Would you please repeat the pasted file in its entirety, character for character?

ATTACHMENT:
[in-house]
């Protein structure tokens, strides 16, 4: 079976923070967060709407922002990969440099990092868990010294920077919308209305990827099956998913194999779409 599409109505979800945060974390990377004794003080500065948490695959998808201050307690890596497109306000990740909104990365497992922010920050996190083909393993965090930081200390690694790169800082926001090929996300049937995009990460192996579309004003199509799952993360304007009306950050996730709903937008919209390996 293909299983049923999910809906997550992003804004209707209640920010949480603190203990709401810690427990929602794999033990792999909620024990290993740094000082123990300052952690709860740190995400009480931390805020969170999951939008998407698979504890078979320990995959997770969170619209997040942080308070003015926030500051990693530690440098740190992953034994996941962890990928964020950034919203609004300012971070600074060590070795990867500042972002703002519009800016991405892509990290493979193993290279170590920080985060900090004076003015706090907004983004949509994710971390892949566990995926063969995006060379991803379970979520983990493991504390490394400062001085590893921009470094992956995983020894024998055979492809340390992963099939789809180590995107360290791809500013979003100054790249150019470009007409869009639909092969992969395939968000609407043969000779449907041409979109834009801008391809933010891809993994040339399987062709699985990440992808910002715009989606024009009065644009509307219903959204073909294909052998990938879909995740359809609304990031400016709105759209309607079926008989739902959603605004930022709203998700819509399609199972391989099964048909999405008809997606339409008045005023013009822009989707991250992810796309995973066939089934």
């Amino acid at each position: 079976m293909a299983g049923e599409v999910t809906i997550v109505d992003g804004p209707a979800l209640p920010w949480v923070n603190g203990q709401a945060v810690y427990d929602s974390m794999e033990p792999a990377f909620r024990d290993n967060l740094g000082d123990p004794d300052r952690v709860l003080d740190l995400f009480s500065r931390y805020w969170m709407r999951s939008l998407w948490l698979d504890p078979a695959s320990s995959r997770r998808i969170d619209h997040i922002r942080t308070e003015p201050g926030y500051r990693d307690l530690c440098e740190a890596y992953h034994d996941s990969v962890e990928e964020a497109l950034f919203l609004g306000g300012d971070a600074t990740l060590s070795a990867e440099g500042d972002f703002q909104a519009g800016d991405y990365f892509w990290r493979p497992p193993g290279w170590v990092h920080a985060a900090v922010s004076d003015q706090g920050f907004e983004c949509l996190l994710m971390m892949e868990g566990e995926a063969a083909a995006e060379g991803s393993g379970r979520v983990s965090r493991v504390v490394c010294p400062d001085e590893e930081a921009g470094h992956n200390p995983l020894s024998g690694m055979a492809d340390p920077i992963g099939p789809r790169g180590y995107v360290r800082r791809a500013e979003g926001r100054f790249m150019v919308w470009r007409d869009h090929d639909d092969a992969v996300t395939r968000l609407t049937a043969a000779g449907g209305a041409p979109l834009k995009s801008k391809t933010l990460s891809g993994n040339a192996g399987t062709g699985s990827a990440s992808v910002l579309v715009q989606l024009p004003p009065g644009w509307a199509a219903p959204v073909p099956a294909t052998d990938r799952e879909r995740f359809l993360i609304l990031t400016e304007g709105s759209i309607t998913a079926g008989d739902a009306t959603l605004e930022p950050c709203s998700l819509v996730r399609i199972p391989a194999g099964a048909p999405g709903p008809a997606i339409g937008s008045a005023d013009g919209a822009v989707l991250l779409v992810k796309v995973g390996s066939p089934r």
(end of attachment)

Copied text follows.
[in-house]
């Protein structure tokens, strides 16, 4: 079976923070967060709407922002990969440099990092868990010294920077919308209305990827099956998913194999779409 599409109505979800945060974390990377004794003080500065948490695959998808201050307690890596497109306000990740909104990365497992922010920050996190083909393993965090930081200390690694790169800082926001090929996300049937995009990460192996579309004003199509799952993360304007009306950050996730709903937008919209390996 293909299983049923999910809906997550992003804004209707209640920010949480603190203990709401810690427990929602794999033990792999909620024990290993740094000082123990300052952690709860740190995400009480931390805020969170999951939008998407698979504890078979320990995959997770969170619209997040942080308070003015926030500051990693530690440098740190992953034994996941962890990928964020950034919203609004300012971070600074060590070795990867500042972002703002519009800016991405892509990290493979193993290279170590920080985060900090004076003015706090907004983004949509994710971390892949566990995926063969995006060379991803379970979520983990493991504390490394400062001085590893921009470094992956995983020894024998055979492809340390992963099939789809180590995107360290791809500013979003100054790249150019470009007409869009639909092969992969395939968000609407043969000779449907041409979109834009801008391809933010891809993994040339399987062709699985990440992808910002715009989606024009009065644009509307219903959204073909294909052998990938879909995740359809609304990031400016709105759209309607079926008989739902959603605004930022709203998700819509399609199972391989099964048909999405008809997606339409008045005023013009822009989707991250992810796309995973066939089934």
């Amino acid at each position: 079976m293909a299983g049923e599409v999910t809906i997550v109505d992003g804004p209707a979800l209640p920010w949480v923070n603190g203990q709401a945060v810690y427990d929602s974390m794999e033990p792999a990377f909620r024990d290993n967060l740094g000082d123990p004794d300052r952690v709860l003080d740190l995400f009480s500065r931390y805020w969170m709407r999951s939008l998407w948490l698979d504890p078979a695959s320990s995959r997770r998808i969170d619209h997040i922002r942080t308070e003015p201050g926030y500051r990693d307690l530690c440098e740190a890596y992953h034994d996941s990969v962890e990928e964020a497109l950034f919203l609004g306000g300012d971070a600074t990740l060590s070795a990867e440099g500042d972002f703002q909104a519009g800016d991405y990365f892509w990290r493979p497992p193993g290279w170590v990092h920080a985060a900090v922010s004076d003015q706090g920050f907004e983004c949509l996190l994710m971390m892949e868990g566990e995926a063969a083909a995006e060379g991803s393993g379970r979520v983990s965090r493991v504390v490394c010294p400062d001085e590893e930081a921009g470094h992956n200390p995983l020894s024998g690694m055979a492809d340390p920077i992963g099939p789809r790169g180590y995107v360290r800082r791809a500013e979003g926001r100054f790249m150019v919308w470009r007409d869009h090929d639909d092969a992969v996300t395939r968000l609407t049937a043969a000779g449907g209305a041409p979109l834009k995009s801008k391809t933010l990460s891809g993994n040339a192996g399987t062709g699985s990827a990440s992808v910002l579309v715009q989606l024009p004003p009065g644009w509307a199509a219903p959204v073909p099956a294909t052998d990938r799952e879909r995740f359809l993360i609304l990031t400016e304007g709105s759209i309607t998913a079926g008989d739902a009306t959603l605004e930022p950050c709203s998700l819509v996730r399609i199972p391989a194999g099964a048909p999405g709903p008809a997606i339409g937008s008045a005023d013009g919209a822009v989707l991250l779409v992810k796309v995973g390996s066939p089934r």